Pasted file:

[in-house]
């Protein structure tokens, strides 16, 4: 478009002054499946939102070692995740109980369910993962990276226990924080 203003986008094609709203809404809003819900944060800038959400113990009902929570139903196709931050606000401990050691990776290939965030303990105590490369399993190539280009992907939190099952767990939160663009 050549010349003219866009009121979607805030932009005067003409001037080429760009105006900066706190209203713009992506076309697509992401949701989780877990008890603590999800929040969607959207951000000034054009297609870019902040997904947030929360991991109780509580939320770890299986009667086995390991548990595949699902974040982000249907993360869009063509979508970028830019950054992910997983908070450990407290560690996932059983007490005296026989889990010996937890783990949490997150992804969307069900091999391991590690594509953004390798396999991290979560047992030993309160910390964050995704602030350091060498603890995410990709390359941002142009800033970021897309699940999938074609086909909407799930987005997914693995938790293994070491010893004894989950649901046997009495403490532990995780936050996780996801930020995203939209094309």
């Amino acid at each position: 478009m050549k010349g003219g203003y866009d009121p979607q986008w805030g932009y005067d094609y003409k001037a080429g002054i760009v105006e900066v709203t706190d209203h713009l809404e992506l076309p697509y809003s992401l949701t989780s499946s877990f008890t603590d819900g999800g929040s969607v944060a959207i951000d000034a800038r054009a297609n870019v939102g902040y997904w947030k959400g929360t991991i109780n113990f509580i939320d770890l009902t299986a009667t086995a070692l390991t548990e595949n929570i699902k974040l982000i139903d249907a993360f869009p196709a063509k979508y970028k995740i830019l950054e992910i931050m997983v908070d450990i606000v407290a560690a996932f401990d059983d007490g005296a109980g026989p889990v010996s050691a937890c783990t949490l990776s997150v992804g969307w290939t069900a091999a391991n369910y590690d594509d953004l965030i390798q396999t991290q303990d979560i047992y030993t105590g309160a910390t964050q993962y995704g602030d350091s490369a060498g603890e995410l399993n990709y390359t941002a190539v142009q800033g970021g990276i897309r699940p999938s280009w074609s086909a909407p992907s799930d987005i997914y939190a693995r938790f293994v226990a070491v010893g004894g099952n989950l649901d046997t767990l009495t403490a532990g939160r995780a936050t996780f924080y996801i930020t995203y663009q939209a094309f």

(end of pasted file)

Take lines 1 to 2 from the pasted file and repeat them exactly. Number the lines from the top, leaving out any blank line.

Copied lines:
[in-house]
């Protein structure tokens, strides 16, 4: 478009002054499946939102070692995740109980369910993962990276226990924080 203003986008094609709203809404809003819900944060800038959400113990009902929570139903196709931050606000401990050691990776290939965030303990105590490369399993190539280009992907939190099952767990939160663009 050549010349003219866009009121979607805030932009005067003409001037080429760009105006900066706190209203713009992506076309697509992401949701989780877990008890603590999800929040969607959207951000000034054009297609870019902040997904947030929360991991109780509580939320770890299986009667086995390991548990595949699902974040982000249907993360869009063509979508970028830019950054992910997983908070450990407290560690996932059983007490005296026989889990010996937890783990949490997150992804969307069900091999391991590690594509953004390798396999991290979560047992030993309160910390964050995704602030350091060498603890995410990709390359941002142009800033970021897309699940999938074609086909909407799930987005997914693995938790293994070491010893004894989950649901046997009495403490532990995780936050996780996801930020995203939209094309």